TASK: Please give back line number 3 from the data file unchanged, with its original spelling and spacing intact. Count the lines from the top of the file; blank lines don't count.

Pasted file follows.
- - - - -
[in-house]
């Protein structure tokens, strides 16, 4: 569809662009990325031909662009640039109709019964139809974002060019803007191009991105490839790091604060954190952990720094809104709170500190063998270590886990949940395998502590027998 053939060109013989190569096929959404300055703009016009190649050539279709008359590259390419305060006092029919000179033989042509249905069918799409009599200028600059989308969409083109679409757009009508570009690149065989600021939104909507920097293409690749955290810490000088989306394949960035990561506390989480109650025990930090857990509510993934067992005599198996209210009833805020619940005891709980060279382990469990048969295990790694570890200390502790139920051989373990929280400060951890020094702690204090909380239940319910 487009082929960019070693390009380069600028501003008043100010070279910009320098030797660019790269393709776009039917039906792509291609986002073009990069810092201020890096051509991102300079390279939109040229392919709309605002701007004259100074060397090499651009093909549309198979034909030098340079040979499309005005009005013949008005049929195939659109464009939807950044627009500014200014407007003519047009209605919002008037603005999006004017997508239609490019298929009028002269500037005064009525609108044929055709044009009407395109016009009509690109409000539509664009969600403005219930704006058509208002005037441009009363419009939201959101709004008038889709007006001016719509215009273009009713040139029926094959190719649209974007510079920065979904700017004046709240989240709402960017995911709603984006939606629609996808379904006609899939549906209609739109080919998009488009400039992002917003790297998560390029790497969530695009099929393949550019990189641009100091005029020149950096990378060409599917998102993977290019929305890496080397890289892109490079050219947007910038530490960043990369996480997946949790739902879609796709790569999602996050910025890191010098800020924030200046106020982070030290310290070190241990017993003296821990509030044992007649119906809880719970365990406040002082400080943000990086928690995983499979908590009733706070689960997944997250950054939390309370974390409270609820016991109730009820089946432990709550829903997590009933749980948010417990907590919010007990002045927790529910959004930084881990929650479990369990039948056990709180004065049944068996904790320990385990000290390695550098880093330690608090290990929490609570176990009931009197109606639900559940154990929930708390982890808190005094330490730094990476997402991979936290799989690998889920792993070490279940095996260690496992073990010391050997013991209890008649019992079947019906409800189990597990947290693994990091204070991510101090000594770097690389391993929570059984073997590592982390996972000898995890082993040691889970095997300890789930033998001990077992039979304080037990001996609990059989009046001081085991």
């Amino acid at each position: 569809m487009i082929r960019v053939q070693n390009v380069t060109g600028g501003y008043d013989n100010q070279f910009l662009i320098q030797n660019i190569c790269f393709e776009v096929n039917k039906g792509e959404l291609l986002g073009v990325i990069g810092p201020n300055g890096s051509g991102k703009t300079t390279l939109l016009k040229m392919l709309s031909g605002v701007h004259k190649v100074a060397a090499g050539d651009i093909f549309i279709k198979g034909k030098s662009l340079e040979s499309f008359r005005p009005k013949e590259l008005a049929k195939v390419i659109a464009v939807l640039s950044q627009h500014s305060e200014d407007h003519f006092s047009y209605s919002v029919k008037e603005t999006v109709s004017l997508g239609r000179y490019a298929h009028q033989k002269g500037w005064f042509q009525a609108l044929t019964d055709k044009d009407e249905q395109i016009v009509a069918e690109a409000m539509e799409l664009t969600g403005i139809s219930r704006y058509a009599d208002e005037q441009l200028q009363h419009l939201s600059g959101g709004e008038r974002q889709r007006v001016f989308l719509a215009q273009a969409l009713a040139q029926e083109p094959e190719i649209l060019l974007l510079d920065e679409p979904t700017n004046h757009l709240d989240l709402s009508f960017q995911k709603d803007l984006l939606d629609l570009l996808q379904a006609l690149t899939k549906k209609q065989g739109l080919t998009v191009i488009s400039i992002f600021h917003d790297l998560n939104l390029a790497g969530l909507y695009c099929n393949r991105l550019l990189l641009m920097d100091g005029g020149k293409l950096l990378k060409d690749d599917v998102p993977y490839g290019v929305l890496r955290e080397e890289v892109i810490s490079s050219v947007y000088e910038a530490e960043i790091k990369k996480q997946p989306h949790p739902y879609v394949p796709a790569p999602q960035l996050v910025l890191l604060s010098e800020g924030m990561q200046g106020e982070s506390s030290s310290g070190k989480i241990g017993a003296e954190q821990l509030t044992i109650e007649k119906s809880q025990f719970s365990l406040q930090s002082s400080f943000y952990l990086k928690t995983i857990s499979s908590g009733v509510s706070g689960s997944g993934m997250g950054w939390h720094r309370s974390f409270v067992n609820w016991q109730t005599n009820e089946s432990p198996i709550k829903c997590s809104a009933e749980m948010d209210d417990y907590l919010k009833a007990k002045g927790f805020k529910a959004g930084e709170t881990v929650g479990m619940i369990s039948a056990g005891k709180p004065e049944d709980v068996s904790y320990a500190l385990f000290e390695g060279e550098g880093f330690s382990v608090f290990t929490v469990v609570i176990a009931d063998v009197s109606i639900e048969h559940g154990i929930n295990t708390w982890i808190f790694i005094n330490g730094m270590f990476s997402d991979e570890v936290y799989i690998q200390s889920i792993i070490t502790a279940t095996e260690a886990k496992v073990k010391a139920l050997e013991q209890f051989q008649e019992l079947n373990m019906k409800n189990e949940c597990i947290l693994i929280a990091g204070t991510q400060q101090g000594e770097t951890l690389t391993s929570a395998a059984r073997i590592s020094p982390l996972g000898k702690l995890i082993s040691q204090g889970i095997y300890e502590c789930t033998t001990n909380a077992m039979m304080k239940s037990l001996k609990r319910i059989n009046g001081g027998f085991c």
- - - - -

């Amino acid at each position: 569809m487009i082929r960019v053939q070693n390009v380069t060109g600028g501003y008043d013989n100010q070279f910009l662009i320098q030797n660019i190569c790269f393709e776009v096929n039917k039906g792509e959404l291609l986002g073009v990325i990069g810092p201020n300055g890096s051509g991102k703009t300079t390279l939109l016009k040229m392919l709309s031909g605002v701007h004259k190649v100074a060397a090499g050539d651009i093909f549309i279709k198979g034909k030098s662009l340079e040979s499309f008359r005005p009005k013949e590259l008005a049929k195939v390419i659109a464009v939807l640039s950044q627009h500014s305060e200014d407007h003519f006092s047009y209605s919002v029919k008037e603005t999006v109709s004017l997508g239609r000179y490019a298929h009028q033989k002269g500037w005064f042509q009525a609108l044929t019964d055709k044009d009407e249905q395109i016009v009509a069918e690109a409000m539509e799409l664009t969600g403005i139809s219930r704006y058509a009599d208002e005037q441009l200028q009363h419009l939201s600059g959101g709004e008038r974002q889709r007006v001016f989308l719509a215009q273009a969409l009713a040139q029926e083109p094959e190719i649209l060019l974007l510079d920065e679409p979904t700017n004046h757009l709240d989240l709402s009508f960017q995911k709603d803007l984006l939606d629609l570009l996808q379904a006609l690149t899939k549906k209609q065989g739109l080919t998009v191009i488009s400039i992002f600021h917003d790297l998560n939104l390029a790497g969530l909507y695009c099929n393949r991105l550019l990189l641009m920097d100091g005029g020149k293409l950096l990378k060409d690749d599917v998102p993977y490839g290019v929305l890496r955290e080397e890289v892109i810490s490079s050219v947007y000088e910038a530490e960043i790091k990369k996480q997946p989306h949790p739902y879609v394949p796709a790569p999602q960035l996050v910025l890191l604060s010098e800020g924030m990561q200046g106020e982070s506390s030290s310290g070190k989480i241990g017993a003296e954190q821990l509030t044992i109650e007649k119906s809880q025990f719970s365990l406040q930090s002082s400080f943000y952990l990086k928690t995983i857990s499979s908590g009733v509510s706070g689960s997944g993934m997250g950054w939390h720094r309370s974390f409270v067992n609820w016991q109730t005599n009820e089946s432990p198996i709550k829903c997590s809104a009933e749980m948010d209210d417990y907590l919010k009833a007990k002045g927790f805020k529910a959004g930084e709170t881990v929650g479990m619940i369990s039948a056990g005891k709180p004065e049944d709980v068996s904790y320990a500190l385990f000290e390695g060279e550098g880093f330690s382990v608090f290990t929490v469990v609570i176990a009931d063998v009197s109606i639900e048969h559940g154990i929930n295990t708390w982890i808190f790694i005094n330490g730094m270590f990476s997402d991979e570890v936290y799989i690998q200390s889920i792993i070490t502790a279940t095996e260690a886990k496992v073990k010391a139920l050997e013991q209890f051989q008649e019992l079947n373990m019906k409800n189990e949940c597990i947290l693994i929280a990091g204070t991510q400060q101090g000594e770097t951890l690389t391993s929570a395998a059984r073997i590592s020094p982390l996972g000898k702690l995890i082993s040691q204090g889970i095997y300890e502590c789930t033998t001990n909380a077992m039979m304080k239940s037990l001996k609990r319910i059989n009046g001081g027998f085991c």